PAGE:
PhysX Off: all GPU accelerated effects are disabled, only standart CPU physics (like ragdolls) is used.

PhysX Normal: enables additional particles effects (debris, volumetric smoke and steam, etc) and destructible environments.

PhysX High: includes all effects enabled withing “Normal” settings as well as realtime cloth and clothing simulation.

Read the rest of this entry »

Written by Zogrim

November 18th, 2011 at 6:33 pm

Exclusive: NVIDIA talks present and future of PhysX Technology

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Almost four years has passed since NVIDIA aquired Ageia and presented their version of hardware accelerated PhysX Technology. However, anyone who is watching GPU PhysX progress closely can say, that so far it has not shown any significant advancement – but is the fight already lost or is it just taking time to harness up, but will ride fast?

We got a chance to chat with Tony Tamasi, Senior Vice President of Content & Technology in NVIDIA, Ashu Rege, Vice President of Content & Technology, and Rev Lebaredian, Director of Engineering, to clear up these questions, and recieve some insider information on future development plans for PhysX SDK and NVIDIA APEX toolset.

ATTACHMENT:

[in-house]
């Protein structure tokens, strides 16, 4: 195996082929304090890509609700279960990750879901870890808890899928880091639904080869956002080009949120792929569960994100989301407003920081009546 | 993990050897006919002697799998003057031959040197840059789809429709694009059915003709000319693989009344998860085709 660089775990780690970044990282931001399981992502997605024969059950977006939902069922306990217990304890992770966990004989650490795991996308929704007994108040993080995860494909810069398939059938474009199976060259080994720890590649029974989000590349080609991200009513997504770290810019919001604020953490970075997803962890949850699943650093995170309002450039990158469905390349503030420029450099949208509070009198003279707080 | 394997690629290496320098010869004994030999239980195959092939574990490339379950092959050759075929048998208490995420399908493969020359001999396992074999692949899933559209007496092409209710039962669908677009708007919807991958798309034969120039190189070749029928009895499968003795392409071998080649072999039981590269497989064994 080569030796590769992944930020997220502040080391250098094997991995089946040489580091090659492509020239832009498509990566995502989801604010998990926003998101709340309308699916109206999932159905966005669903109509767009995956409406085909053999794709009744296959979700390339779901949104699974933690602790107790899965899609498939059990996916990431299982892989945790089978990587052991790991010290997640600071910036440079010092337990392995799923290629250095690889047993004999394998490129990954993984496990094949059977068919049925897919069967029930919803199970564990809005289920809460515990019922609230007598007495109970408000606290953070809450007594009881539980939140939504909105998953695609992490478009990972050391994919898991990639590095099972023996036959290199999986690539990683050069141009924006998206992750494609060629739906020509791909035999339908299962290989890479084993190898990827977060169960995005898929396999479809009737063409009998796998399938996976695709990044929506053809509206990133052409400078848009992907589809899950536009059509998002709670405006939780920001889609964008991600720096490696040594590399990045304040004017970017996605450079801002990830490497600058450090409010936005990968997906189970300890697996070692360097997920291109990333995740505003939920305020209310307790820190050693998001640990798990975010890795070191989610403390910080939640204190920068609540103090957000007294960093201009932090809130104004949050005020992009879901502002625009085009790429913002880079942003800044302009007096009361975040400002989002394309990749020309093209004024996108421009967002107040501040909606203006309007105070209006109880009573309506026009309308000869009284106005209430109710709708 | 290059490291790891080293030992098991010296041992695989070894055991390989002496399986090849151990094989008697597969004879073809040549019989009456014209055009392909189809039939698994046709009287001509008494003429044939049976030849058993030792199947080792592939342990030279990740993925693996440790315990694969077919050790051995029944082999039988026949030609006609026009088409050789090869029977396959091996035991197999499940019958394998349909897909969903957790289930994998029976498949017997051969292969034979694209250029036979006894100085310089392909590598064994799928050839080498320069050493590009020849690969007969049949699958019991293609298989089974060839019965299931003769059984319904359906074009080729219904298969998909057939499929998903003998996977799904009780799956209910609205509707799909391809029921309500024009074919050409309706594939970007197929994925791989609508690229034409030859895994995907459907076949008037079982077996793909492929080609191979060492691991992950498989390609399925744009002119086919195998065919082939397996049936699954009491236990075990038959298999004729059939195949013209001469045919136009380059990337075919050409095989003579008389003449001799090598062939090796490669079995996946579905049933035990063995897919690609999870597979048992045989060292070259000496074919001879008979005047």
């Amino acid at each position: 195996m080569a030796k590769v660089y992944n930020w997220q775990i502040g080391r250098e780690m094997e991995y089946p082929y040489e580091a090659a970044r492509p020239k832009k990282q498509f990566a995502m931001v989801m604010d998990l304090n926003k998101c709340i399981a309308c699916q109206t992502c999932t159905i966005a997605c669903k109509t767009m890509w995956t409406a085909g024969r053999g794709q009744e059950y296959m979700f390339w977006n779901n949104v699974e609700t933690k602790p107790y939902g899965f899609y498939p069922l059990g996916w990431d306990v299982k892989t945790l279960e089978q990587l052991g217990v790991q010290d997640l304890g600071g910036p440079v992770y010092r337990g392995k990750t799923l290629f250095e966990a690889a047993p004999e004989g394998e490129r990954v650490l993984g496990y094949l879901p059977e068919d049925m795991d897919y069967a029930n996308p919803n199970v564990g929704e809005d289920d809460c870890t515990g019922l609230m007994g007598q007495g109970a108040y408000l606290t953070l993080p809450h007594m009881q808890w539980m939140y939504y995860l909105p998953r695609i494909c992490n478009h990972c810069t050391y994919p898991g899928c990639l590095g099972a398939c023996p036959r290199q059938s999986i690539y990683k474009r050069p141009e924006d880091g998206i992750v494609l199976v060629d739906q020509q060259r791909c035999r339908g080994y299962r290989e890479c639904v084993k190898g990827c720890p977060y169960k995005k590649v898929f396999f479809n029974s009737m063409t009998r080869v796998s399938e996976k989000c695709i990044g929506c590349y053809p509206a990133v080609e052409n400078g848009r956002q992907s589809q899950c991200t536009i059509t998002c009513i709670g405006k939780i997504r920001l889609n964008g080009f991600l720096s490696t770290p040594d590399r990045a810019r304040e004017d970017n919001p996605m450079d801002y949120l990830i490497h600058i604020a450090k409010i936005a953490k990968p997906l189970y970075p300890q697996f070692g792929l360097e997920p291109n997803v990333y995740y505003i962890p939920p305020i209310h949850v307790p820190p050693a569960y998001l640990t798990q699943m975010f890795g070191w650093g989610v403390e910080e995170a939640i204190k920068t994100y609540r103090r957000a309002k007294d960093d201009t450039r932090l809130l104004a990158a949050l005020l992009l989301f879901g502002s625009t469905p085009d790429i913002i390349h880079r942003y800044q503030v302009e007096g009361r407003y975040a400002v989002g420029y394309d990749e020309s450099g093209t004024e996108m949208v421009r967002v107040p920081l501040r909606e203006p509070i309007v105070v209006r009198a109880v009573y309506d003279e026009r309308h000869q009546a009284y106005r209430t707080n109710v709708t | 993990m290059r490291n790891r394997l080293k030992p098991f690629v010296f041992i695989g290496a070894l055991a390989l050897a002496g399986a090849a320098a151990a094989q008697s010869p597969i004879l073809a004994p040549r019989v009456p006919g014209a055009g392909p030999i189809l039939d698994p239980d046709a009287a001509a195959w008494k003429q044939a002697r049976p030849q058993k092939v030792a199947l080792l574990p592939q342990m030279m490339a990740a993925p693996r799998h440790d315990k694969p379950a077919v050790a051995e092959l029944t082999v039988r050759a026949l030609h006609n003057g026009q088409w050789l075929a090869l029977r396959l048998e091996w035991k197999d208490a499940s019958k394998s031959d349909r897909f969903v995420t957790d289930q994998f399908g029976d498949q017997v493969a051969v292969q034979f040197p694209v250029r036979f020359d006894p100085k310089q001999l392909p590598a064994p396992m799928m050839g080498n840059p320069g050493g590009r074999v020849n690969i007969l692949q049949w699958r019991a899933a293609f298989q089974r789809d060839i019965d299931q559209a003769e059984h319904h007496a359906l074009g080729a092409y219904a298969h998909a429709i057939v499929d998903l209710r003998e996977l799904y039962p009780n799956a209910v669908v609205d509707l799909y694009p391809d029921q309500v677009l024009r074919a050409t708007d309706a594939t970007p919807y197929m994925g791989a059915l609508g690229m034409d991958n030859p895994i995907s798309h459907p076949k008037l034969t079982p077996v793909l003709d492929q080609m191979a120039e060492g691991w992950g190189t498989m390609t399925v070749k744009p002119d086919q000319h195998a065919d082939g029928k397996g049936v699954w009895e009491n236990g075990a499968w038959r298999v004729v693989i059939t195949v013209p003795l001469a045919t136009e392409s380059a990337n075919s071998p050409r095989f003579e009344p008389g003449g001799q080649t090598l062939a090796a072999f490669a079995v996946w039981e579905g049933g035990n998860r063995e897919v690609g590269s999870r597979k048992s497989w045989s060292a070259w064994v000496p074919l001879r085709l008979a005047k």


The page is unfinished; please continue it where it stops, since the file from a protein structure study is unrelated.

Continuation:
PhysXInfo.com: Over last years, amount of GPU PhysX games is actually decreasing. There were five games in 2009, three in 2010 and so far only one in 2011. How can you explain that?

Tony Tamasi: It was a choice on our part. We had a large amount of resources we could otherwise dedicate to content, but we needed to advance the core technology. We needed to get PhysX 3 done, and we needed to get APEX done to the degree where it is usable by game developers. We had to put a lot of resources there, which meant that some of those resources weren’t directly working on games.

But in the long term, game developers can actually use PhysX and APEX, and make use of the GPU without significant amounts of effort, so that a year or two years from now more games will come out using GPU physics.

Alice: Madness Returns - most recent GPU PhysX title

Rev Lebaredian: When we initially acquired Ageia, we made a big effort to move many games over to GPU PhysX. We learned a lot in that period of time: getting GPU physics into games, what are the problems, what works and what doesn’t. That gave us the opportunity to regroup, refocus, and figure out how to do it correctly.